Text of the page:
Antiquities of Samarkand. Kurgan in the Vicinity of Samarkand. Location of Pai Fasad. General View of the Tumulus from Its Base
This photograph of fortress ruins at Pai Fasad, near Samarkand (Uzbekistan), is from the archeological part of Turkestan Album. The six-volume photographic survey was produced in 1871-72 under the patronage of General Konstantin P. von Kaufman, the first governor-general (1867-82) of Turkestan, as the Russian Empire’s Central Asian territories were called. The album devotes special attention to Samarkand’s architectural heritage. The mound shown here is possibly a remnant of one of the fortresses built by Sogdian kings before the Arab conquest at the turn of the 8th century. Such fortifications not only defended the approaches to Samarkand, or Maracanda, as it was then called, they also protected Silk Road caravans from China. The ruined walls in this view rise from the surrounding plains, which were extensively irrigated in ancient times. The moist earth, in turn, provided an ample supply of building material that was used in a technique known as pakhsa (rammed earth), which compresses damp soil mixed with clay and gravel into durable blocks. Such fortresses usually were sacked by the Arabs, and large segments of their walls have gradually eroded back into the earth. Adobe brick structures could be added on top of this base.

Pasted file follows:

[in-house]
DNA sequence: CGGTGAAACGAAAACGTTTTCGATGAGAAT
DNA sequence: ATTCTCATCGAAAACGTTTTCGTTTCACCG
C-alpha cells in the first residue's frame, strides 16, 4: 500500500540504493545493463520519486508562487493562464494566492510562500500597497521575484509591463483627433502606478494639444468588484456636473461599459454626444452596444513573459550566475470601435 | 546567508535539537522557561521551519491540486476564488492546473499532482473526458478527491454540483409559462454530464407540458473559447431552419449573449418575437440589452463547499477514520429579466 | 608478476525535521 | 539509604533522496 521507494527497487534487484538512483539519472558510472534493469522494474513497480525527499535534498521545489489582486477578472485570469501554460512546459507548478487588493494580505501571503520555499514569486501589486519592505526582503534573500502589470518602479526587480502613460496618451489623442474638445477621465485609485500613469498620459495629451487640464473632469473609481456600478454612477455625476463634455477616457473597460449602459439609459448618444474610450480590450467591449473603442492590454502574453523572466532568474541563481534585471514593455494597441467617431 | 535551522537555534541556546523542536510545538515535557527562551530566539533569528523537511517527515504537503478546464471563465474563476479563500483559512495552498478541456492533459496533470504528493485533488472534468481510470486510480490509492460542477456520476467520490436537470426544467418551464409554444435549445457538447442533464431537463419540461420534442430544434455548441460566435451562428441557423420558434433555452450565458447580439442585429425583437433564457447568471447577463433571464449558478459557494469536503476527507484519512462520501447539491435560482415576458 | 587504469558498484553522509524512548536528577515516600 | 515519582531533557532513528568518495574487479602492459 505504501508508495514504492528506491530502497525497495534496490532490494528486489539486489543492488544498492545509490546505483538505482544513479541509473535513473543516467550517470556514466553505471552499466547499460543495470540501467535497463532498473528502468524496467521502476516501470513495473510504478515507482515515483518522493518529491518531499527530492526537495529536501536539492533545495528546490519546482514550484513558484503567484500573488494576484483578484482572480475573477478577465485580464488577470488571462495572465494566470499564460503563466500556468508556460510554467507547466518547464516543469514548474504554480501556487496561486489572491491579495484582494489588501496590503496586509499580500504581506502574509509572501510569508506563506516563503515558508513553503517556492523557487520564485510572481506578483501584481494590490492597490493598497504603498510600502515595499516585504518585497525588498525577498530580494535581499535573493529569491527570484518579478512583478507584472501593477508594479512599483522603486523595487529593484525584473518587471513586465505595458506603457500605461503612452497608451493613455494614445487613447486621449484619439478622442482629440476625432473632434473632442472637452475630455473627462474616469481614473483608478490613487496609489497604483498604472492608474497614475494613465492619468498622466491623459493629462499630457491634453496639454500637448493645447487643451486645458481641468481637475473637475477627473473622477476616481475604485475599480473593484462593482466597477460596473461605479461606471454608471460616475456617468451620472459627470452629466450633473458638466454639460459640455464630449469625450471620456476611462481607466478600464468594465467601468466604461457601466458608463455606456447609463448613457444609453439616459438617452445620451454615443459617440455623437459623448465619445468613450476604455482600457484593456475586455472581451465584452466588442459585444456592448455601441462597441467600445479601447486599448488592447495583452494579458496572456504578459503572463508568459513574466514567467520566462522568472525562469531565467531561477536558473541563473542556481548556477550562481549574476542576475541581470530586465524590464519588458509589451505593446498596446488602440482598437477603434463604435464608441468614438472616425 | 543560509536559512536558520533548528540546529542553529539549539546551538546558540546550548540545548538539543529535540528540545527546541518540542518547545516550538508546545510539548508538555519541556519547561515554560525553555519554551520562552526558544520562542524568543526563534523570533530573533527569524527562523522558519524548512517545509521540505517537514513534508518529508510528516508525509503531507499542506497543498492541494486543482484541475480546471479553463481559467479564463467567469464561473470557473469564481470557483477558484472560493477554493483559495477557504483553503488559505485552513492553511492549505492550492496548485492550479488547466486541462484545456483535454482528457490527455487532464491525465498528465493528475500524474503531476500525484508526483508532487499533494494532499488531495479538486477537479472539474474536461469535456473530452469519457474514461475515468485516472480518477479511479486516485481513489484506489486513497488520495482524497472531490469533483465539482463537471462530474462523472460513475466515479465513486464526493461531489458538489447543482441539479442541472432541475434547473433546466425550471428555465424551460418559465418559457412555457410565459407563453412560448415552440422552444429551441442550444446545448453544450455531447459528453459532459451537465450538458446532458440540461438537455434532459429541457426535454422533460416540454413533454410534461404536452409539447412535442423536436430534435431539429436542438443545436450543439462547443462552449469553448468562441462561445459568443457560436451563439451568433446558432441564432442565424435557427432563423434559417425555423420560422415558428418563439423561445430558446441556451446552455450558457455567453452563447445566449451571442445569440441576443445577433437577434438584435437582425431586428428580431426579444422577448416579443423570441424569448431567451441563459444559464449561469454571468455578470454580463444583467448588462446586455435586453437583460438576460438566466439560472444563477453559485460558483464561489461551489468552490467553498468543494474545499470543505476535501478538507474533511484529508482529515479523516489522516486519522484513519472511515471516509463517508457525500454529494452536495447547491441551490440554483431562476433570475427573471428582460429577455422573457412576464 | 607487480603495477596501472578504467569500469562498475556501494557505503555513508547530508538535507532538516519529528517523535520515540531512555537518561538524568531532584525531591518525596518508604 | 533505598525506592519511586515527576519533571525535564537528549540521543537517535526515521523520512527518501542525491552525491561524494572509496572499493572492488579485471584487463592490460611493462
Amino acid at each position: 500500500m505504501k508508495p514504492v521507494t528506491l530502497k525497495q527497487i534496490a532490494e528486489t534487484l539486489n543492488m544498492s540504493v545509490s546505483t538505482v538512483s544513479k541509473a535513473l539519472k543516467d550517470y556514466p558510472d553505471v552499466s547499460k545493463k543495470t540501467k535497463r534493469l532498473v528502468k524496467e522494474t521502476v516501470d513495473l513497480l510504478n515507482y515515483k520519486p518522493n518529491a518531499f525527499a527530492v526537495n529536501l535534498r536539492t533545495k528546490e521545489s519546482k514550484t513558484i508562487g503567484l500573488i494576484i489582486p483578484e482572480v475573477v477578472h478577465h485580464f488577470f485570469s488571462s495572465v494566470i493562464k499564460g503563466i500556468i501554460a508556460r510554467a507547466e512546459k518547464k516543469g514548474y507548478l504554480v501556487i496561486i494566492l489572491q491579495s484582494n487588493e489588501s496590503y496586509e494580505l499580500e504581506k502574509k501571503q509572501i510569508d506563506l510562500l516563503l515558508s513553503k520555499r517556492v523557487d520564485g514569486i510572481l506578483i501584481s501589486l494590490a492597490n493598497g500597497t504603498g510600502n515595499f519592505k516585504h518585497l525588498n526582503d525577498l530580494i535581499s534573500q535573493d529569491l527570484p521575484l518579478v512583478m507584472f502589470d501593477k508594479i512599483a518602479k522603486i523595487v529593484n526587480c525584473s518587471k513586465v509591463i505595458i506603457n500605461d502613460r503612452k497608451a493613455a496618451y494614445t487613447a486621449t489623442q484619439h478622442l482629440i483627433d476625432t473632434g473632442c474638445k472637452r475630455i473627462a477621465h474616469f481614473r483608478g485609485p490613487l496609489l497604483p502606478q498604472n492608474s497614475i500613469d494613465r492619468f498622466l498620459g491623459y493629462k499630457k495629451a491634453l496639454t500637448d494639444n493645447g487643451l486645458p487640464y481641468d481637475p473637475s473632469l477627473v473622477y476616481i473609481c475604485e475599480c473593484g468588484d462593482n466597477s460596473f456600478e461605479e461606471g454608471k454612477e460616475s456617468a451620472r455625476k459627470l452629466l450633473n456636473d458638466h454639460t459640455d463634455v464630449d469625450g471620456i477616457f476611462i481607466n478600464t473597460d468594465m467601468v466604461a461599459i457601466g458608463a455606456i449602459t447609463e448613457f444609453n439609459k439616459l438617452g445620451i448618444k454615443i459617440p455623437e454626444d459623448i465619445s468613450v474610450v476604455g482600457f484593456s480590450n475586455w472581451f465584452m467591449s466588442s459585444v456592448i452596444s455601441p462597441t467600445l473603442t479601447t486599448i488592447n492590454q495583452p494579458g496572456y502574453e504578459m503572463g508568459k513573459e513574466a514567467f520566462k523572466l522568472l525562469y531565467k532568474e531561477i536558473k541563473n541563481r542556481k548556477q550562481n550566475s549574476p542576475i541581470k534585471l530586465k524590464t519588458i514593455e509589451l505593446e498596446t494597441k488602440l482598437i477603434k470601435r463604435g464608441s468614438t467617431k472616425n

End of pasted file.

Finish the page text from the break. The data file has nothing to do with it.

- acku Afghanistan
- Image Size
- 2554x1800 / 423.0KB
- Contained in galleries